Attribute to L. Neil Smith’s The Libertarian Enterprise
First published in Issue Number 14, September 15, 1996.
Lemme tell you a stupid story.
The names have been changed to protect the stupid.
A friend of mine has a wife who, in the course of her work, comes into contact with many foreign nationals. One of themhas a wife he must leave alone while he attends out-of-town functions in the course of his work. All of them reside in a small, low crime-rate western city. recently the scene of a couple of series of shockingly brutal attacks.
Expressing concern for his wife’s safety, the foreigner (who comes from a violent part of the world himself) asks his co-worker where he can get a gun to leave with his wife when he’s away, and what kind of gun is best. He knows his co-worker and her husband are competitive shooters and outspoken on Second Amendment issues. She suggests a .357 magnum which can be loaded with .38 Specials to begin with, and tells him she’ll talk with her husband about sources.
The foreigner also fears that his boss—himself an immigrant and new-fledged citizen but a rabid Clinton fan and hysterical anti-gunner—might find out; he makes his co-worker promise to keep his request discreet. Being a responsible person, she also extracts a promise, that her friend will send his wife to her for living room and firing range instruction.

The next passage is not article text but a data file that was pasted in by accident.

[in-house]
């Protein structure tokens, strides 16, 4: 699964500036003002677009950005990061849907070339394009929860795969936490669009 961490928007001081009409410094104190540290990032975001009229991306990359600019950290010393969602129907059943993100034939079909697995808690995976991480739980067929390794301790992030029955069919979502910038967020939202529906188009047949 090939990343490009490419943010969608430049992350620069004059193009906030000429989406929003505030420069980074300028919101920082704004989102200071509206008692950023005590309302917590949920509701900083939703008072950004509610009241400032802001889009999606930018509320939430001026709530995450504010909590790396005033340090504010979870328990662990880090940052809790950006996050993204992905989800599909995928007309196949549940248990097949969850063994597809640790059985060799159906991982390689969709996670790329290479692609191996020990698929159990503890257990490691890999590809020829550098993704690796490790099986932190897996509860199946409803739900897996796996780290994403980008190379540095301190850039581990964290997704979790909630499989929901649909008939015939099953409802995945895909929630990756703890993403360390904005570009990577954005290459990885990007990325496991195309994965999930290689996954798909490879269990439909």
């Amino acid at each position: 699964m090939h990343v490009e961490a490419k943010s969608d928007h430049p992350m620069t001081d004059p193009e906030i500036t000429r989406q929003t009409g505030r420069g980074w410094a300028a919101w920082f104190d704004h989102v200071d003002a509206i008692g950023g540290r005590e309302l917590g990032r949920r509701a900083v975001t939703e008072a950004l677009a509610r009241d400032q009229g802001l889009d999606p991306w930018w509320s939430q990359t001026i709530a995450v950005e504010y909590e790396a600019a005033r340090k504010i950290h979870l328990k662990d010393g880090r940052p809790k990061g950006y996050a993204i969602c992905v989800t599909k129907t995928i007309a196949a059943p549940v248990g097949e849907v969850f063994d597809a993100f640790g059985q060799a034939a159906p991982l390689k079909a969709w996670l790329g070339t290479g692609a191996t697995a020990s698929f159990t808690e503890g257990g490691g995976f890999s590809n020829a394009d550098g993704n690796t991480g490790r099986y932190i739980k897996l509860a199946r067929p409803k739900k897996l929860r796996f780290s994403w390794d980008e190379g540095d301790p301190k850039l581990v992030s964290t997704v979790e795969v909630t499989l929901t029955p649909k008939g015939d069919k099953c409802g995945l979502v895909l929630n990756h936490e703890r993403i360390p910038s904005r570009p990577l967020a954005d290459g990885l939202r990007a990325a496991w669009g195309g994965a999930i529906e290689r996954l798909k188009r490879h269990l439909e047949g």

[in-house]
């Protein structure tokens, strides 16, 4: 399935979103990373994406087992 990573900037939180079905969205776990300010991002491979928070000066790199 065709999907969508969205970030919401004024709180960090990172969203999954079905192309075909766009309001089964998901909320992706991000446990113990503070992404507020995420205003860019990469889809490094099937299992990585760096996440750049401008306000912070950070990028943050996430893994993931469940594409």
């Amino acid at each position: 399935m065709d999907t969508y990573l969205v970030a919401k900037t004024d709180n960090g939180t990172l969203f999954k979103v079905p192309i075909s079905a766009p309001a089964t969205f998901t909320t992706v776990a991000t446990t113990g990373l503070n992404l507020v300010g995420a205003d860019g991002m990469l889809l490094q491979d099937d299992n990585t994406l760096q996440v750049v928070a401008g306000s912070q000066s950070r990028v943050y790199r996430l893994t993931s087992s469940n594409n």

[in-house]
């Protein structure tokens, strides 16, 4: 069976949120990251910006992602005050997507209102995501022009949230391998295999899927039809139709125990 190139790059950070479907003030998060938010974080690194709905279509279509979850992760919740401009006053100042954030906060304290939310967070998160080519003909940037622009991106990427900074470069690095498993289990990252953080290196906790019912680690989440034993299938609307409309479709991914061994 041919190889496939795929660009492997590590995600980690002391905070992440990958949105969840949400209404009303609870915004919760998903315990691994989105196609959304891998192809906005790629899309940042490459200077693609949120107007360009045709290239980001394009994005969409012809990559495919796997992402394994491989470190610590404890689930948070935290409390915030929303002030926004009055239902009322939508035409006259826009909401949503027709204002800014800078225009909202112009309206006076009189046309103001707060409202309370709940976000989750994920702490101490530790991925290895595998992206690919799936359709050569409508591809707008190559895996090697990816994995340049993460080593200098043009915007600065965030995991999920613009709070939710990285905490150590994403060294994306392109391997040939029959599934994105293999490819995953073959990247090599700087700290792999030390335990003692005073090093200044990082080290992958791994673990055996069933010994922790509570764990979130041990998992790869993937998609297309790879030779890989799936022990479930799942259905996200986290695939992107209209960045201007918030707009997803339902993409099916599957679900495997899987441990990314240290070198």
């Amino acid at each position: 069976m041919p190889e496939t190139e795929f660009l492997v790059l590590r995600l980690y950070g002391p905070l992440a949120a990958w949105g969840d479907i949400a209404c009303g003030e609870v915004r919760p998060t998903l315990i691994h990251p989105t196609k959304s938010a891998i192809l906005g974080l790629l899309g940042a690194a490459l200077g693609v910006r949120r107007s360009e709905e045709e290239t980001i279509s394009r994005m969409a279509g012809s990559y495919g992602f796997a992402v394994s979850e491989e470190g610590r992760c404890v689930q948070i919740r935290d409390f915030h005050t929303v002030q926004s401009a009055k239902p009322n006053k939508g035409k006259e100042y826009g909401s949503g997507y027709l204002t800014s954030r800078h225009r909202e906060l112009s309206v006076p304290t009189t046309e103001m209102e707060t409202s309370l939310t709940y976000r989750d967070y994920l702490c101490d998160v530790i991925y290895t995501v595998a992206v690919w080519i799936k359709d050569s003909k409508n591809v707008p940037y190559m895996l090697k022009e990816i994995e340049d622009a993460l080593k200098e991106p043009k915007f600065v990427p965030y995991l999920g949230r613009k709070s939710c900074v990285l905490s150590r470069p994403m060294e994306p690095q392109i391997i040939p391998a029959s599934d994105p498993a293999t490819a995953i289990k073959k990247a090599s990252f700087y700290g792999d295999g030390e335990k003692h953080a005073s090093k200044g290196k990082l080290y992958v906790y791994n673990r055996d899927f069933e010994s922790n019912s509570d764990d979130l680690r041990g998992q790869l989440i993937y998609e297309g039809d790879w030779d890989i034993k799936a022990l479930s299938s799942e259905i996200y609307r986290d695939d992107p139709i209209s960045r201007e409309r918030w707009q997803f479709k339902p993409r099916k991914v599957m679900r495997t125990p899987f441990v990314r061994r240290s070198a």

In a few days someone is found who wants to sell a suitable gun at a suitable price. Everyone is happy—until the cash the foreigner gives his co-worker turns out to be a stack of consecutively numbered tens, a big red stain along the lower right-hand corner of each bill. The American husband can hear the prosecutor asking the ATF agent if these are the bills he supplied to facilitate an illegal firearms transfer between a known “Constitutionalist” and potential Middle Eastern terrorist.
In a nanosecond, the deal is off. Everybody goes from happy to embarrassed. The American husband has to explain to the foreigner that, despite the pictures painted by media and officially sanctioned parties, this country isn’t the haven it used to be. Waco comes up in their conversation—held outdoors in a crowd—along with agencies for which there is no Constitutional justification, and seizure laws.
Everyone is sad.
All because a decent individual worried about his wife, and other decent individuals understood and shared his worry and were willing to help him.
All because (it says here) the Bill of Rights applies to everybody in America, even foreigners—except, by gosh, by golly gee, for the Second Amendment.
All because America (let’s make it Amerika) has become just the sort of police state Yippies, Zippies, Lippies, or whoever it was claimed it was back in the 60s, the irony being that they’re the very ones—Waco Willie and his Khmer Pinque wife come to mind—who’ve made it that way.
All because the America I pledged allegiance to is dead.